Sir Wilfrid Lawson, 2nd Baronet, of Isell
He was the son of William Lawson and inherited his title on the death in 1688 of his grandfather Sir Wilfrid Lawson, 1st Baronet, of Isell.
He married Elizabeth daughter and heir to George Preston of Holker in Lancashire. They had three sons; Wilfrid, William who died a bachelor; and John, an army officer, accidentally killed during a review at Dublin, when struck by a ball aimed towards a fellow officer. Their eldest daughter Elizabeth also met an unfortunate death, falling from a horse whilst riding in the park at Castle Howard, Yorkshire. Reports suggest that she lost her life owing to an over-excess of modesty. For as her servant tried to disentangle her petticoat from the saddle she screamed, frightening the horse, which kicked her.
Lawson was High Sheriff of Cumberland in 1689 and although he had succeeded to the family estate the previous year he quickly sought, and was granted, permission to live outside the county. The following year he successfully contested the election at Cockermouth, where he was classed as a Court (Tory) supporter. On 1 Apr. 1690 the House of Commons received a petition from the bailiff and burgesses of Cockermouth contending that the return of Lawson had been illegal due to his serving as sheriff at the time of election. The petition was referred to the elections committee, but no report was made. After his defeat at the 1695 election, Lawson began to travel, spending a month in Ireland in 1697 and in June 1699 he journeyed to France. In 1702, Lawson stood as a Whig candidate where he finished second in the poll. However, following the decision of the Cumberland sheriff to disallow 46 of Lawson’s votes, his total equalled that of his cousin Gilfrid Lawson and it was the latter who was returned. Lawson petitioned against the return, but no report was forthcoming.
One interesting anecdote worth mentioning (and afterwards told of J. C. Curwen); that whilst representing Cockermouth Sir Wilfrid appeared in the house of Commons dressed as a Cumberland labourer, with a loaf of bread under one arm and a skim-milk cheese under the other, thus illustrating the inability of the agricultural classes to bear increased taxation. He was known as the ‘bright star of the North’, a sobriquet taken from the family crest, which is heraldically described as;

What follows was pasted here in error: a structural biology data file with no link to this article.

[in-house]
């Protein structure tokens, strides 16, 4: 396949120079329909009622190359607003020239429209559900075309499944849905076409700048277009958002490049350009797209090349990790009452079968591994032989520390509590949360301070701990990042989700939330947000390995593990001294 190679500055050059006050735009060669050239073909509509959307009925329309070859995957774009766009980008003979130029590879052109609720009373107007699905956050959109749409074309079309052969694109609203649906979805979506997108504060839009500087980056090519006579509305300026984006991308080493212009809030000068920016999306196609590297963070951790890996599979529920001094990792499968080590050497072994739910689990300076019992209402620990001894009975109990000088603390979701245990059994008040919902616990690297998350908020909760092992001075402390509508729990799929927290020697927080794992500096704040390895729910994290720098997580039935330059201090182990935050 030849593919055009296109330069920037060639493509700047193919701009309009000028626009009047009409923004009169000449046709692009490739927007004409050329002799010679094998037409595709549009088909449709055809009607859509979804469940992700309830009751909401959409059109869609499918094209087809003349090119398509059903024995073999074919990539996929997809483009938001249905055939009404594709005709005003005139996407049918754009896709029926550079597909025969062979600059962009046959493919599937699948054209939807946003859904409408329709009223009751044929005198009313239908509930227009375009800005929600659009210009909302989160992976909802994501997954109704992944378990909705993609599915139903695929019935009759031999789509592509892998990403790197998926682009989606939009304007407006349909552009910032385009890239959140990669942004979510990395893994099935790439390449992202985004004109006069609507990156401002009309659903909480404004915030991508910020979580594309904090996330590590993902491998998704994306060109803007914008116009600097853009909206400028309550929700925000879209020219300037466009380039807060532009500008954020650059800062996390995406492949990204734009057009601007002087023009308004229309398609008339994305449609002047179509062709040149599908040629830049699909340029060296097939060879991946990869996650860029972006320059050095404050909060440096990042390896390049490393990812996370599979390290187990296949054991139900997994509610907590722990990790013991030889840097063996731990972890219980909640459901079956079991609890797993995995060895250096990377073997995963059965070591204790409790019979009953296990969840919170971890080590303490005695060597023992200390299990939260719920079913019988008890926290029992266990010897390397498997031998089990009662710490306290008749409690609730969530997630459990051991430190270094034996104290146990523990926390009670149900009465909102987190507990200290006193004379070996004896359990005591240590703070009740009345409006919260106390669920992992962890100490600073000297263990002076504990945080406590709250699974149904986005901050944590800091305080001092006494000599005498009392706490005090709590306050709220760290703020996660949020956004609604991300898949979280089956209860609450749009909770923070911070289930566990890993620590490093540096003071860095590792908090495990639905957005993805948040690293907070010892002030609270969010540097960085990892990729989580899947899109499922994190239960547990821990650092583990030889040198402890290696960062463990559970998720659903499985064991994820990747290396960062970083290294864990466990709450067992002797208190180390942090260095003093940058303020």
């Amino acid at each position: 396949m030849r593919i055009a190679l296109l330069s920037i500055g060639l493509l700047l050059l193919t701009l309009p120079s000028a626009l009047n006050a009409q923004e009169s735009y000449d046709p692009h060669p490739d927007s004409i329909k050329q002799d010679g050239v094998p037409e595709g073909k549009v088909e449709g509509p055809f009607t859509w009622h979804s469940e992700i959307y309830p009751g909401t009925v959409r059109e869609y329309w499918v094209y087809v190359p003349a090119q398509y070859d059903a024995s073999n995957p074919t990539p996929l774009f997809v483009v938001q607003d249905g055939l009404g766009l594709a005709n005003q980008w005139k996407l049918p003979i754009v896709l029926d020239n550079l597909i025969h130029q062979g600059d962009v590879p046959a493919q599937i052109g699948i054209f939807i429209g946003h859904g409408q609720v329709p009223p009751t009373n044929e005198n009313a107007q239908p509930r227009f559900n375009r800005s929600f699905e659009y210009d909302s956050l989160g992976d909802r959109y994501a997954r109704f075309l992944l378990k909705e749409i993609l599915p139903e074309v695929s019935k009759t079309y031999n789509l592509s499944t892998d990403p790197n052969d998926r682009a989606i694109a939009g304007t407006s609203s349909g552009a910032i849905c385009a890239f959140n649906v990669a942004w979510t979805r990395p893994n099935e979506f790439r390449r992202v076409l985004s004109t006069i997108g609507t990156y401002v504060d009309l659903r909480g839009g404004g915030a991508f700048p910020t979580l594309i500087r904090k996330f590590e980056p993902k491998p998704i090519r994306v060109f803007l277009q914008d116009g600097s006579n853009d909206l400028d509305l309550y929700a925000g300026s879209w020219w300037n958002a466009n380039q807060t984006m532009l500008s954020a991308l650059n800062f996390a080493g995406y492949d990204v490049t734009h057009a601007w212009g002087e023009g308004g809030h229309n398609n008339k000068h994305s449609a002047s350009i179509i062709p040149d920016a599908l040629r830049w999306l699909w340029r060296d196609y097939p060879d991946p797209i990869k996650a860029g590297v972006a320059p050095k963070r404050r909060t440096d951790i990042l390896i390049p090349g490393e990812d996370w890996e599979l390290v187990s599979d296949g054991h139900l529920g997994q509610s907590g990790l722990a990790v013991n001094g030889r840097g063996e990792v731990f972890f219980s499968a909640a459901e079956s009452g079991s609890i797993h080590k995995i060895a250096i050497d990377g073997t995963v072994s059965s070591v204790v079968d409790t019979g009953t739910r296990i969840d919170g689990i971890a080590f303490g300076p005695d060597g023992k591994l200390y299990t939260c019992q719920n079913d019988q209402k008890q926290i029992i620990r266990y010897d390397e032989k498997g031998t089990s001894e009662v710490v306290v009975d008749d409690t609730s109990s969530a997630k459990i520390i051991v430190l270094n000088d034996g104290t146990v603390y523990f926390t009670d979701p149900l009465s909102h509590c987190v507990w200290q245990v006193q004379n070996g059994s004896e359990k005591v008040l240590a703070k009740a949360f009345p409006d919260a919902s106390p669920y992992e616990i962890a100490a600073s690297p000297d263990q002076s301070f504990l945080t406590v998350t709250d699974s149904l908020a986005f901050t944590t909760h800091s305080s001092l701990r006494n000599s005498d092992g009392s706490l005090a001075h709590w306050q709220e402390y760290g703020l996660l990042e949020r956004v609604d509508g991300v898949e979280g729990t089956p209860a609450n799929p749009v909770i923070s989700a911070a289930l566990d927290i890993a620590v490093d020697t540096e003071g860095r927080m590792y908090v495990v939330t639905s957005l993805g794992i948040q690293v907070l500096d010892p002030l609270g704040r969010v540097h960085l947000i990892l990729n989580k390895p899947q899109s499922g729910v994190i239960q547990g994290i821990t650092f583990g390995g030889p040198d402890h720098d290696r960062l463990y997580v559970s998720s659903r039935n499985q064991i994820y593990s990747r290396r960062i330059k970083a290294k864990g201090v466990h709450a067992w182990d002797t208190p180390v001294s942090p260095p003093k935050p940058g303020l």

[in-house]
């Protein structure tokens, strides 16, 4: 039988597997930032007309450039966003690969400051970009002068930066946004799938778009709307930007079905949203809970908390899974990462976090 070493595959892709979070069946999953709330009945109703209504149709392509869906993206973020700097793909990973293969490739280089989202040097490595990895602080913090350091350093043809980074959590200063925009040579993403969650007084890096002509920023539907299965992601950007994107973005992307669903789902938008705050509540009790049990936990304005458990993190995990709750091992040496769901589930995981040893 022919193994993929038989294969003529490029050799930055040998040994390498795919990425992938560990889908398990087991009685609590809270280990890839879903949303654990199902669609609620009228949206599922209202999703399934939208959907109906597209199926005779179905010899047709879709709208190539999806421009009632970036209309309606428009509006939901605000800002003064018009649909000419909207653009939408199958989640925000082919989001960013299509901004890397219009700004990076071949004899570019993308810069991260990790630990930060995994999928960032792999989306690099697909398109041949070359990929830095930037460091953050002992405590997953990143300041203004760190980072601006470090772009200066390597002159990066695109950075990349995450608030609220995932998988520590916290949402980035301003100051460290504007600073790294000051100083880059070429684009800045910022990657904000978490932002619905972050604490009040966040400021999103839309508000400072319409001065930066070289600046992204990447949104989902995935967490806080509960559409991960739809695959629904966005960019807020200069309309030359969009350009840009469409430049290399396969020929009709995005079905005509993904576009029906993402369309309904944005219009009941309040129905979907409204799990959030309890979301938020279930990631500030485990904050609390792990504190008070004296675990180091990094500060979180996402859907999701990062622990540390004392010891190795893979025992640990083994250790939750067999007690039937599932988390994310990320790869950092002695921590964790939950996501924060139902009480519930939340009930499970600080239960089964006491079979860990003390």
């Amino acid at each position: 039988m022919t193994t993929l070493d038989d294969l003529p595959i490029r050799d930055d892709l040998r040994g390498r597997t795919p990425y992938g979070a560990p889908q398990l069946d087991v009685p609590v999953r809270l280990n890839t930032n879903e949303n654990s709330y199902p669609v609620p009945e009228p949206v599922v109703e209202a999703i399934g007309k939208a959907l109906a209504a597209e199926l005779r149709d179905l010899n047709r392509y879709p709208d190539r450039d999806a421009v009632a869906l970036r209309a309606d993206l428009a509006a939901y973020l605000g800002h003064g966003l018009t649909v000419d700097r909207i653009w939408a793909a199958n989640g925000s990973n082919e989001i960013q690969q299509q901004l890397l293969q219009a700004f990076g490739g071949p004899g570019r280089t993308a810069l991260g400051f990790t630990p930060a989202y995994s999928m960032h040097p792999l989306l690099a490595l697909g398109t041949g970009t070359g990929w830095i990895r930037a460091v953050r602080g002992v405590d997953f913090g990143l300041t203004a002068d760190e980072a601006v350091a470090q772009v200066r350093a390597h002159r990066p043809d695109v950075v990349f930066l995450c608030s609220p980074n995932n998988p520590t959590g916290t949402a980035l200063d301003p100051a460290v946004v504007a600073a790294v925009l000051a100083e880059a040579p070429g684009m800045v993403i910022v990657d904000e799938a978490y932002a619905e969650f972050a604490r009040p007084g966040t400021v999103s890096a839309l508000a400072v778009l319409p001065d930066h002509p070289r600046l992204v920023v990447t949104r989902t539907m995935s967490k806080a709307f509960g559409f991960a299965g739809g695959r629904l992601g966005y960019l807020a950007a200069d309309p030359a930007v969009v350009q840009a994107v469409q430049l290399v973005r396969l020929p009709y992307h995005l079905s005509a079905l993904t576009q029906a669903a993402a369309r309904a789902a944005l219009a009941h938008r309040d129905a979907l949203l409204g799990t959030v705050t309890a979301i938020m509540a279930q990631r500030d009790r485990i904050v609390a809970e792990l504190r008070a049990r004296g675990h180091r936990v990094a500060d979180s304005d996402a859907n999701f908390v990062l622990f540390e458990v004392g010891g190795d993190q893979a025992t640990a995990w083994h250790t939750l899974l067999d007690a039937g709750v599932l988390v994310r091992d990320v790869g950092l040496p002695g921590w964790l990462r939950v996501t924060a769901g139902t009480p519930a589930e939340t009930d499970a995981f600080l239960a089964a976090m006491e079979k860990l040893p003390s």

On 11 November 1704 Lawson died. In his will he left about £600 in money; and £800 per annum. Each of his five younger children were to have £1,000, with power to his lady to advance any of them to £500 . . . The tithes of Blindcrake and Redmaine (all the impropriations that he had) are settled upon the vicar of Isel for ever. The £600 left to her Majesty, in recompense of all undue payments of his land-tax. In April 1705 Lawson’s widow petitioned the crown against this final bequest and in August the Treasury, following a report from the attorney-general that ‘the codicil containing the bequest is so worded that it carries a presumption with it that the testator was not in his senses when he dictated it’, awarded the £600 to Lawson’s widow. Lawson was succeeded by his eldest son Sir Wilfrid Lawson, 3rd Baronet, of Isell.
Coat of arms
‘Out of the clouds proper, two flexed arms, embowed, coupled at the elbow, rested ermine, cuffed argent, supporting in the arms proper, and a sun in splendour’.
- Furguson p.462 (1871)
- Furguson p.395 (1871)
- History of Parliament Online – Sir Wilfred Lawson
- Field p.179 (1937)
|Parliament of England|
Sir Henry Capell
|Member of Parliament for Cockermouth
With: Sir Orlando Gee
Sir Charles Gerard
|Baronetage of England|
- R. S. Ferguson (1871). Cumberland & Westmorland M.P.'s From The Restoration To The Reform Bill Of 1867 (1660-1867). Carlisle.
- F. J. Field (1937). An Armorial For Cumberland. Kendal.